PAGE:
[FoRK] [tt] [wta-talk] The future of politics. Can politicians prepare society for the major technology challenges ahead? With Darren Reynolds.

Stephen Williams sdw at lig.net
Tue Feb 9 21:05:12 PST 2010


Jeff Bone wrote:
> "Can dinosaurs help rodents prepare for their upcoming ascendancy?"
>
> This is hilarious.  Really.  GMAFB.  
>
> Politicians in general cannot and do not understand or cope with, much less help society adapt to and capture the opportunity of, *yesterday's* technology.  Instead, the political system is often the tool of those with entrenched interests in inhibiting new technology.  Tubes, remember?
>   

As a rule, I agree.  However, there are a good number of exceptions 
where new technology is advanced and/or allowed to flourish where some, 
sometimes even perhaps the majority, might not have gone that way.  The 
military / industrial complex, (mostly old) NASA, DARPA, NIH, etc....
> Looking at the presenter's bio-blip, makes perfect sense.  Hit us with that irrational exuberance about the positive effectiveness of government, Mr. Chairman.
>   

Trying for an ideal isn't bad, believing that it is certain or probable 
may be.
> Can (existing forms of) government have a positive impact on society?  Of course.  Does this actually happen?  Rarely, and increasingly so.
>   

If you don't strive for it and try to make it happen, it will never 
happen.  That it seldom happens even when everyone strives for it 
doesn't mean that cynicism will produce a better result.
> Let us not mince words.  Every single technological innovation of any significance on the horizon is a disruptive threat to any centralization of control, be it within markets or within social organization.  That is *the nature* of disruptive innovation vis-a-vis establishments.  

I don't think that many politicians have any inkling of what is likely 
around the corner.  All of the rules will likely change in several major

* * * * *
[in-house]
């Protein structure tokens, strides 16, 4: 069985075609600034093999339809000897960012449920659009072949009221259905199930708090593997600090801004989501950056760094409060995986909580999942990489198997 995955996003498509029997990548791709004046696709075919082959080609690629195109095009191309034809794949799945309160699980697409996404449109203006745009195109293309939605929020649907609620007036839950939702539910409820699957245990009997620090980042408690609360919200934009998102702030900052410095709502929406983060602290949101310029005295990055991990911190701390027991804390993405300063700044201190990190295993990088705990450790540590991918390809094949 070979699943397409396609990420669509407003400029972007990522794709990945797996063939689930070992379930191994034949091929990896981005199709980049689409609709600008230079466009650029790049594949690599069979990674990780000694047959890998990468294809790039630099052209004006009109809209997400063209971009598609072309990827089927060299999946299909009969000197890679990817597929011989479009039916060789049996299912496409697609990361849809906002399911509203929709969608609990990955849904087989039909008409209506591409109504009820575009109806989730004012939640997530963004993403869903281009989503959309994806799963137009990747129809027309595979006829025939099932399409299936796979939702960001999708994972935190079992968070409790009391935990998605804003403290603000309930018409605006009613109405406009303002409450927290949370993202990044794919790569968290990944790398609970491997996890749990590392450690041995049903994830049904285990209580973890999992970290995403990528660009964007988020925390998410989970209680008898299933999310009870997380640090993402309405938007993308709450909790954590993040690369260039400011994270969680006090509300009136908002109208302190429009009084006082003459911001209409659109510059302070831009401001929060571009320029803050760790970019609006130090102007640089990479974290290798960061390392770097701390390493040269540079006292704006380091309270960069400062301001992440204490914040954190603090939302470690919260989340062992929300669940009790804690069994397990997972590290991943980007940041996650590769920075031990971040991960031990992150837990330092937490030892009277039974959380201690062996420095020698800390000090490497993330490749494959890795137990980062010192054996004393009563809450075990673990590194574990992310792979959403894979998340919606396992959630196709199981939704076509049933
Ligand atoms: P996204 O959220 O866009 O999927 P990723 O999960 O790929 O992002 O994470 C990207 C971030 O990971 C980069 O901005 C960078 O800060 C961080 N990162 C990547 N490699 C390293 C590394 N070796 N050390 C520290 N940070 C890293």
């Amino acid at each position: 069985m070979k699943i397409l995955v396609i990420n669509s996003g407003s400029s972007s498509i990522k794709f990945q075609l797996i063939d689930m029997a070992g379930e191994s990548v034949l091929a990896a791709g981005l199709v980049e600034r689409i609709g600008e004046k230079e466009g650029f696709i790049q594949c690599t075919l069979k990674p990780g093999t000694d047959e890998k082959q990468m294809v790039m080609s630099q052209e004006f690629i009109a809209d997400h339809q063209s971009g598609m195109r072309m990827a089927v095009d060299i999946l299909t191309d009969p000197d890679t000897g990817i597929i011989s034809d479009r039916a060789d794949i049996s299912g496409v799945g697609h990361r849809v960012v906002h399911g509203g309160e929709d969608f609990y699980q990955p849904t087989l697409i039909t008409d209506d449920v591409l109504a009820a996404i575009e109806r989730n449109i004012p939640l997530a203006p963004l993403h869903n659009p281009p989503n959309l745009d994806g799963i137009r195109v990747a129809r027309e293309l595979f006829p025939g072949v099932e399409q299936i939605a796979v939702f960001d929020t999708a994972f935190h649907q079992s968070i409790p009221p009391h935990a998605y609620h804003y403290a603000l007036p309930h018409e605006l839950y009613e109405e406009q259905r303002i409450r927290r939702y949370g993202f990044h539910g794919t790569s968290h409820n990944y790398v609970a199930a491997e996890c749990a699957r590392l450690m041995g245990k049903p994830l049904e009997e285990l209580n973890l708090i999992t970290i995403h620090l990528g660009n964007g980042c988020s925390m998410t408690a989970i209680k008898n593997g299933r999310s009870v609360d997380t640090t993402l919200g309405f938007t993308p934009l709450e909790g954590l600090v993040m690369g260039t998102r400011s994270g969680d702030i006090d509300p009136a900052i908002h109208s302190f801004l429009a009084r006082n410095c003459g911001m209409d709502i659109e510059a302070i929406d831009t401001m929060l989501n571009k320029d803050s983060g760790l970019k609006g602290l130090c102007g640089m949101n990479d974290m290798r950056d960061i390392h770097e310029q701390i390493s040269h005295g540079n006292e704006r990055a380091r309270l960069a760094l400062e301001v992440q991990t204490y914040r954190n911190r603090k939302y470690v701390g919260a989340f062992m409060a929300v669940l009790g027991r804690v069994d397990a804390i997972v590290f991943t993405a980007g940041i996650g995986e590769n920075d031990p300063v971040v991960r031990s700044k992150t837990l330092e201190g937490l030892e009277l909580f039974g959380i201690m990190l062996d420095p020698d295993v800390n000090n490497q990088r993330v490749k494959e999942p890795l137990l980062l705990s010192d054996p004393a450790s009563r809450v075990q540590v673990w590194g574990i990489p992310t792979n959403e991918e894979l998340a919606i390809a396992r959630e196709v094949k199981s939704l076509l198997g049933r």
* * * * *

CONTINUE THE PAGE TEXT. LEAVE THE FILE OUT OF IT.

areas in the next 20 years in ways that will out pace existing systems 
of control.  Nano assembly, programmed chemistry (i.e. drugs/biomach as 
software / MP3-like recipes), robots from insects to fully autonomous 
agents doing farming / domestic / manufacturing / sentry / all mindless 
jobs, hyper transport (fast, semi-autonomous vehicles, planes, cycles, 
etc.), etc.  To say nothing of military / protection capabilities.  When 
people start realizing what _could_ be done with some of these new, 
powerful tools, they will freak.  Hopefully the benefits will be clear 
before that happens.

A simple rule change and a little experience with carbon fiber 
composites, even in a tough market, has brought us super-gadgets like 
this amphibious folding airplane / jetski for about the price of two 
expensive cars (i.e. retails for $139K, including avionics):

http://www.iconaircraft.com/video-a5-flight-2.html
http://images.businessweek.com/ss/09/07/0729_IDEA_awards_gold/32.htm

We already have perfected, to a basic but workable extent, UAV and 
in-traffic driving automation capabilities.  Imagine a slightly updated 
version of the Icon with those capabilities.
> Not only is it unrealistic and pollyanna to think that government *could* play a constructive role in this --- in fact the opposite incentives and motivations are intrinsically baked into our systems of governance themselves --- whatever individual intentions and motivations "politicians" might have.
>   

How do we fix this?  Destroying the government is not an option.
>
> jb
>
>
>   
sdw



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